Second, related to this first point, venture capital was also seen as likely to push companies into a too rapid development pathway, in order to prep them for a sale. Company founders described the methodological and diligent development of their potential product and its precise documentation as of key importance for being able to offer it to a pharmaceutical company at the end of the development trajectory. Focusing a company’s efforts to achieve a potentially sensational interim result was seen as endangering this diligence, and potentially detrimental in a long term perspective.

The danger is being pushed into development strategies that are too quick, for example, to reach a data point that might be presented as a highlight in a sale. But then quality falls by the wayside. And in the long term, that gets back at you. It’s like in academia where people are being pushed to publish as much as possible in top journals, regardless of the content, right? So we would say: we’re in phase 2 clinical development. […] But there’s a lot of homework not done along the way. And if Big Pharma looks at that in due diligence, then it’s going to come back at you. (entrepreneur, male)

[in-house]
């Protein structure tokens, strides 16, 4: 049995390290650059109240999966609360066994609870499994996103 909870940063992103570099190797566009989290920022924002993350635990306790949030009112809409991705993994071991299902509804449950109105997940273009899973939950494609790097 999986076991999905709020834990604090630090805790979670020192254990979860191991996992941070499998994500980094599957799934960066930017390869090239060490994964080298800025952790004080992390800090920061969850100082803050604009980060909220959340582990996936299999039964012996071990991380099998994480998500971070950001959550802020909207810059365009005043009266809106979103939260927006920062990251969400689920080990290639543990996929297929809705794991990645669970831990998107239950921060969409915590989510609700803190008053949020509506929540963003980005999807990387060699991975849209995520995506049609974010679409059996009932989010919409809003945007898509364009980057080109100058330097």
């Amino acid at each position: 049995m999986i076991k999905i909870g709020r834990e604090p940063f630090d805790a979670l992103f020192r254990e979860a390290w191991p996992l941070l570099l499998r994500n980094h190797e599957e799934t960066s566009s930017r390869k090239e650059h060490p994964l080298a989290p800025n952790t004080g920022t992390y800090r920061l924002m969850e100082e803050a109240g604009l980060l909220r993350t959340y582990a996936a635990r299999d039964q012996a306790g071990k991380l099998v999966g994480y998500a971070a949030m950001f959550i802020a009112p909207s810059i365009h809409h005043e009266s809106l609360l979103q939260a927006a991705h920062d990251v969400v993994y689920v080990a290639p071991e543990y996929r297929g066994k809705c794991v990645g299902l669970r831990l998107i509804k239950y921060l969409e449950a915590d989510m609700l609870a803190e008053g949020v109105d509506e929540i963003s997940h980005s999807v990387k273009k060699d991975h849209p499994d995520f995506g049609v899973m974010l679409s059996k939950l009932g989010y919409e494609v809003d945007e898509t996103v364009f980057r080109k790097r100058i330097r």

Third, particularly serial entrepreneurs described the representatives of venture capital as highly conservative in their influence on epistemic decisions within the company.

So, basically, venture capital was in a permanent state of anxiety if not everything was done on a run-of-the-mill basis. (serial entrepreneur, male)

Both founders from an industrial and academic background stressed that a biotechnology company allowed them to purse potentially more risky and innovative ideas than their previous institutional context. Those coming from academia would argue that the typical peer review process in academic research funding is biased against attempts that are seen as too risky. Researchers with an industrial background made the same arguments about higher level management decisions.